Spelling and Auditory ProcessingOctober 14th, 2019
What Does Auditory Processing Have to Do With Spelling?
Auditory processing skills are foundational skills for both reading and spelling. Phonemic awareness and phonics are the first steps in learning to read as well as spell. Both phonemic awareness and phonics depend on the auditory system. Phonemic awareness is the ability to hear, identify, and manipulate the individual sounds – phonemes – in spoken words. Phonics is the ability to accurately relate an auditory sound with a visual symbol such as a letter or letters. This is exactly what we do when we spell.
Hearing is a process of learning. We hear in order to learn and understand. Auditory processing or perception then is the ability to hear, understand, and use what you have heard. Placing the correct letters with the sounds they represent is spelling. This process is also known as encoding.
Auditory Processing Difficulties May Cause Spelling Problems
Typically, kids that have trouble with spelling may have one or more areas of auditory processing that aren’t working as efficiently as they should. For instance, they may have an auditory discrimination difficulty. Auditory discrimination is the ability to discriminate between words that are similar or different in the way they sound e.g.: mob and mop; very and berry; scream and stream; mesh and mush.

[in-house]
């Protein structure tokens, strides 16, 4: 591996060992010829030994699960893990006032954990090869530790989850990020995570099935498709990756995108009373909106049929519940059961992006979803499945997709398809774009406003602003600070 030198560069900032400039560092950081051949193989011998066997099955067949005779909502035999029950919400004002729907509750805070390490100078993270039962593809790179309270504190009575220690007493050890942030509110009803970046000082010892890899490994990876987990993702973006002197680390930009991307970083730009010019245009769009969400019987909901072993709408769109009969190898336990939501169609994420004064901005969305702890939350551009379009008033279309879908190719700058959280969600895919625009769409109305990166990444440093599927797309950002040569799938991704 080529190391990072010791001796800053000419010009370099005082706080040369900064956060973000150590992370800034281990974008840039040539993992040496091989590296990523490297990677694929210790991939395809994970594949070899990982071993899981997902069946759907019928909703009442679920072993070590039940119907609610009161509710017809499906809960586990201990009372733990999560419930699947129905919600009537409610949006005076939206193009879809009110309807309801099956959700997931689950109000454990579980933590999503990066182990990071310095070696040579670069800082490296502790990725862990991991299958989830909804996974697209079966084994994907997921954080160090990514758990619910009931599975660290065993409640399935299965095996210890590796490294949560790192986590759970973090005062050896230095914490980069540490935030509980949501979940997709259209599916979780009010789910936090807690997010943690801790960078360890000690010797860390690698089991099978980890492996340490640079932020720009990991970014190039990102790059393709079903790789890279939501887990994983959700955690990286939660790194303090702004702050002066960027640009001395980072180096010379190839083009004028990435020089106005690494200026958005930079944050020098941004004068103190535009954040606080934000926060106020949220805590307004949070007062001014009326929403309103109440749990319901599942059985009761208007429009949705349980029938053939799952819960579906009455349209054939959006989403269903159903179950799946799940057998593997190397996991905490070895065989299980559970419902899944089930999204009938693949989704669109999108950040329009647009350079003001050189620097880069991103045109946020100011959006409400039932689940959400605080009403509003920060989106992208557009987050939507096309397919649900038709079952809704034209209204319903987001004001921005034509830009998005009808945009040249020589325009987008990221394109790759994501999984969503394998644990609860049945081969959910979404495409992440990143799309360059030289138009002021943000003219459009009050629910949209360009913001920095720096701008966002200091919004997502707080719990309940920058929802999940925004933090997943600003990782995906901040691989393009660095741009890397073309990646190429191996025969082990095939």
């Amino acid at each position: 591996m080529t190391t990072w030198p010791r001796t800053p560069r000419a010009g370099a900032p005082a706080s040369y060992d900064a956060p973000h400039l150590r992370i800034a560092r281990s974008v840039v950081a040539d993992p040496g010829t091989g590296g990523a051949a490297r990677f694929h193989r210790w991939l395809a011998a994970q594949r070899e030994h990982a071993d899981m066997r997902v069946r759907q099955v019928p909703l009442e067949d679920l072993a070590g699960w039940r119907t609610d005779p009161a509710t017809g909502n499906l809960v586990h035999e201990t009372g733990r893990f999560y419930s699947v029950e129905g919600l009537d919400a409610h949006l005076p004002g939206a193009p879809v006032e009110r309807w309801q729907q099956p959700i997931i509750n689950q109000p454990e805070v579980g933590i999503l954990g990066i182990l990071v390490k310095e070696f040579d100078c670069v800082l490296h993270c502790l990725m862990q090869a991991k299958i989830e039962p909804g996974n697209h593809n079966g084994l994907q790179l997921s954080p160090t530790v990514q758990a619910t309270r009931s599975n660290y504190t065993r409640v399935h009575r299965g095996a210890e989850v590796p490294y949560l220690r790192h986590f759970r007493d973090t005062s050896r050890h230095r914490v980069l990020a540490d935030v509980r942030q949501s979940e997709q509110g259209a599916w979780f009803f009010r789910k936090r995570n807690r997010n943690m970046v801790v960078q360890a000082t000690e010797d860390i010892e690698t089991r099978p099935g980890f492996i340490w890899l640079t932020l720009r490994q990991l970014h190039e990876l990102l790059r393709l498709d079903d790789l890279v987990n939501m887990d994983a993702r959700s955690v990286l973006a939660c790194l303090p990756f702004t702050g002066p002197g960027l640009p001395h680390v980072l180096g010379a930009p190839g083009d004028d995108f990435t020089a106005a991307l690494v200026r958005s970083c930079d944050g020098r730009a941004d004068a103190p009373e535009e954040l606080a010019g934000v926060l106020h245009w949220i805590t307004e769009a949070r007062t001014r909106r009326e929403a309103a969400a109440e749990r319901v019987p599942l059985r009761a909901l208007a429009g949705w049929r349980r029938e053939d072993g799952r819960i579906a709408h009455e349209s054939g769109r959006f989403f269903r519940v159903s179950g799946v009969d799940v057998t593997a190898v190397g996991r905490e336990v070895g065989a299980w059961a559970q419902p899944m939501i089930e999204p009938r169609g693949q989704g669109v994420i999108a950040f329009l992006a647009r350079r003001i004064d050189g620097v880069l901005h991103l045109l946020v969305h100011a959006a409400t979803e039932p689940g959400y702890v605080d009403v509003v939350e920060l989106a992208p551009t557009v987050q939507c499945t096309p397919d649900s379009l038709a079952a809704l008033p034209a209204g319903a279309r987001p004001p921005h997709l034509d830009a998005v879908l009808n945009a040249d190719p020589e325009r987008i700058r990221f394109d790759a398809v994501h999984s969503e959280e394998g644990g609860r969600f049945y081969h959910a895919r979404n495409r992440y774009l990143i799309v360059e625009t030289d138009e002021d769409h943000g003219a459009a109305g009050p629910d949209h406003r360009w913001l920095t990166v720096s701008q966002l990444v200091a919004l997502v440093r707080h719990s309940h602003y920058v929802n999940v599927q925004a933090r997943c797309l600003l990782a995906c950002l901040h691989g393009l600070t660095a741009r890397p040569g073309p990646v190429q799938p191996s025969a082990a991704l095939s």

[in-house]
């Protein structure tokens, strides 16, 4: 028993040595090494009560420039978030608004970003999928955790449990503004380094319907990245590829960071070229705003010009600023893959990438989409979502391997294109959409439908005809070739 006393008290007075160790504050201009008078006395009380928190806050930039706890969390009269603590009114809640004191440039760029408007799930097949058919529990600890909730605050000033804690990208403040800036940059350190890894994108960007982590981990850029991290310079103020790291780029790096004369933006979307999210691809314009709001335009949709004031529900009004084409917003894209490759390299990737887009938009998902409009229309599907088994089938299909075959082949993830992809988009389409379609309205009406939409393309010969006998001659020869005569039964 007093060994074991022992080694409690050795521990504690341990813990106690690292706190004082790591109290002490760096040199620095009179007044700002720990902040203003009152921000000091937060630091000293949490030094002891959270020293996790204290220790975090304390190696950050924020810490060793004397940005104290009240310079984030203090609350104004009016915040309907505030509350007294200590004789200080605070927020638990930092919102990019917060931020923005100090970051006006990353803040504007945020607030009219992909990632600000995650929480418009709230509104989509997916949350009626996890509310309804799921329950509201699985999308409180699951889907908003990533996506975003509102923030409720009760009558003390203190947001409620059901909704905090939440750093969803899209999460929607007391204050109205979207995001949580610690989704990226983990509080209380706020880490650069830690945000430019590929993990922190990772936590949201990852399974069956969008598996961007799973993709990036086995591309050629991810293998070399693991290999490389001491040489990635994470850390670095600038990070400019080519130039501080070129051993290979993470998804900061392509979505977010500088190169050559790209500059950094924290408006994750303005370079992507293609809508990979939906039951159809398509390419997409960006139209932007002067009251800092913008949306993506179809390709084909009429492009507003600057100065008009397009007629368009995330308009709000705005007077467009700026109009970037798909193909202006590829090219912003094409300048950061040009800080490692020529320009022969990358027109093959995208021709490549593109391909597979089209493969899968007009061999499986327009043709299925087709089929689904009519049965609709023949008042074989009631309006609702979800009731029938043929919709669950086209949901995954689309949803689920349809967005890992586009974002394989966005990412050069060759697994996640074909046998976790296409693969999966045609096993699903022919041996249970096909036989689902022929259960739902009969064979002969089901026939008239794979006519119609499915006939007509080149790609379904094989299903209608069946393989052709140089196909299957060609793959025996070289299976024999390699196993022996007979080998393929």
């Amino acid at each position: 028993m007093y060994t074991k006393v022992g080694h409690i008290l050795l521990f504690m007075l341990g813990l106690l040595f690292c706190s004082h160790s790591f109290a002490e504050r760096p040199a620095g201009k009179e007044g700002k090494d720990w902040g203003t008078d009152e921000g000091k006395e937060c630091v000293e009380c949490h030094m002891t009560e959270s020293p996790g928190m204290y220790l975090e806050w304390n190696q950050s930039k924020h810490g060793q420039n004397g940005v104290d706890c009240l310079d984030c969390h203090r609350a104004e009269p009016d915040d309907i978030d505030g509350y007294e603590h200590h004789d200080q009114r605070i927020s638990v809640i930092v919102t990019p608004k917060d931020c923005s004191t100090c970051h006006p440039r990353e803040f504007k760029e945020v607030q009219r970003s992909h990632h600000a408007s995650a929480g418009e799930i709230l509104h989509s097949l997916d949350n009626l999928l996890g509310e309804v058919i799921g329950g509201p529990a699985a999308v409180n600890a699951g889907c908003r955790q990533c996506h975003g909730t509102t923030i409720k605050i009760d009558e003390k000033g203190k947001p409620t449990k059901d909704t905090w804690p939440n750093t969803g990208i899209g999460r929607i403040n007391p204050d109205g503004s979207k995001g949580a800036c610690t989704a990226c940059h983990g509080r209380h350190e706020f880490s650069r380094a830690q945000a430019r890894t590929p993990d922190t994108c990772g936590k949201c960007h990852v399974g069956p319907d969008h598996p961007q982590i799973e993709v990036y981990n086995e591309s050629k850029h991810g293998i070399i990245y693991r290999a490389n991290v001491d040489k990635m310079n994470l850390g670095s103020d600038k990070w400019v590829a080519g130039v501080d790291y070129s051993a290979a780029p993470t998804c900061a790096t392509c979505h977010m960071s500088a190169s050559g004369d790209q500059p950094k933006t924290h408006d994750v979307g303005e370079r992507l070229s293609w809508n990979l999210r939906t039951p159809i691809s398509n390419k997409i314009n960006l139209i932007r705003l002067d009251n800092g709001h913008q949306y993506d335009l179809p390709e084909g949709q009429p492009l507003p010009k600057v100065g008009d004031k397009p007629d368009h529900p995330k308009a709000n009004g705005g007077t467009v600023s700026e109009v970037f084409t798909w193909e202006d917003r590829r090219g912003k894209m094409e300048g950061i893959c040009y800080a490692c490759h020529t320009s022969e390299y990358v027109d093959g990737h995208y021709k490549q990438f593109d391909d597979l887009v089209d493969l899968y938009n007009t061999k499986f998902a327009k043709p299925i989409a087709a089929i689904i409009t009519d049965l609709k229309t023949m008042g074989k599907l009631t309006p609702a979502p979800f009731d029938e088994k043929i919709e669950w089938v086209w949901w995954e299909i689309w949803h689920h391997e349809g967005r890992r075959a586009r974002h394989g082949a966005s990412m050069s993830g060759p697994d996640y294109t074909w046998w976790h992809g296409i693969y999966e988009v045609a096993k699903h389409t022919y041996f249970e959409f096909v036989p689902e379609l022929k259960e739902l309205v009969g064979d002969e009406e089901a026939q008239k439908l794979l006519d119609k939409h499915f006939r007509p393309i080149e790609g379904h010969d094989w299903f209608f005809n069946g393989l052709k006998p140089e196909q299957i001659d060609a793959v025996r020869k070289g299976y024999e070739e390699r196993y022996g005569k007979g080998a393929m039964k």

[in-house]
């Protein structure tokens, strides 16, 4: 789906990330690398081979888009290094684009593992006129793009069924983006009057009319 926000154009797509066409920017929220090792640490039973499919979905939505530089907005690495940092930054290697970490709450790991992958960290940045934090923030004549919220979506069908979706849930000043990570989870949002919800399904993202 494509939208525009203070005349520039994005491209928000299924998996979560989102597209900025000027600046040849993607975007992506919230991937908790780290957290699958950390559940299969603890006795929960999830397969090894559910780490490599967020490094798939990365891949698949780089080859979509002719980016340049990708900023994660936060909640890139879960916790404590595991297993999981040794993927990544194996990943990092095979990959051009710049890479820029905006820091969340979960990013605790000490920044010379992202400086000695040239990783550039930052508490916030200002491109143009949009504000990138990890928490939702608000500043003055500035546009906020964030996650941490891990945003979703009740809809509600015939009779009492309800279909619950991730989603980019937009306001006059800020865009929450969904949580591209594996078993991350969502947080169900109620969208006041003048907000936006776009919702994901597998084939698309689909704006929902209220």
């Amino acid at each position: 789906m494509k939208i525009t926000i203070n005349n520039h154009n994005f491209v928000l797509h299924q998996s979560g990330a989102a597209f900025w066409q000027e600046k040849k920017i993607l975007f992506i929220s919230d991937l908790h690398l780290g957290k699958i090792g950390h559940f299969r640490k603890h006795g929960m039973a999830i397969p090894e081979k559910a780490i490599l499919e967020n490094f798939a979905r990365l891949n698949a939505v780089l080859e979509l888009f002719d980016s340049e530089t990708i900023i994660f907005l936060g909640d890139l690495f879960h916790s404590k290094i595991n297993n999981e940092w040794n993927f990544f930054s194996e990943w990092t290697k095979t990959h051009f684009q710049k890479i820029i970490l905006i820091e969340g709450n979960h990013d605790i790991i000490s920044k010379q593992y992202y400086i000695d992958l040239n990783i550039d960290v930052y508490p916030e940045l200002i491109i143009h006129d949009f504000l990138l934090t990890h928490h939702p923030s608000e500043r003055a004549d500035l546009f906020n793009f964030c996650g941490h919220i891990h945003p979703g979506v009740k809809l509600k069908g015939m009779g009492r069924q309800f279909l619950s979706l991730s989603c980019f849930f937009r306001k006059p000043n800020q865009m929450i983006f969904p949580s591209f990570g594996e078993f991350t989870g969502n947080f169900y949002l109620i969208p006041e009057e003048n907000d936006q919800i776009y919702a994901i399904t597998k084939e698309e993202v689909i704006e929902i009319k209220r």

Auditory Processing Affects Spelling
An auditory processing difficulty that affects spelling is Auditory-Visual Integration. This is the ability to accurately relate an auditory sound with a visual symbol.
Auditory Closure is another auditory processing area that affects spelling. This is the ability to combine sounds that are presented orally to make words. For instance, when given the individual sounds: ‘c’, ‘a’, and ‘t’; auditory closure is the ability to bring those individual sounds together to make the word ‘cat’. It is also the ability to ‘fill in’ the missing piece of a word. For example, if I were to say ‘po _a to’, you would be able to fill in the missing ‘t’ and say ‘potato’.
You can improve auditory process skills and spelling skills with our Scholar Within Reading Program with Spelling and Phonics Program. This program improves 22 of the 27 areas of auditory, visual, and tactile/kinesthetic processing that impact learning. The program includes Making Spelling Sense and Making Spelling Sense II as well as the Five Minutes to Better Reading Skills teacher and student book.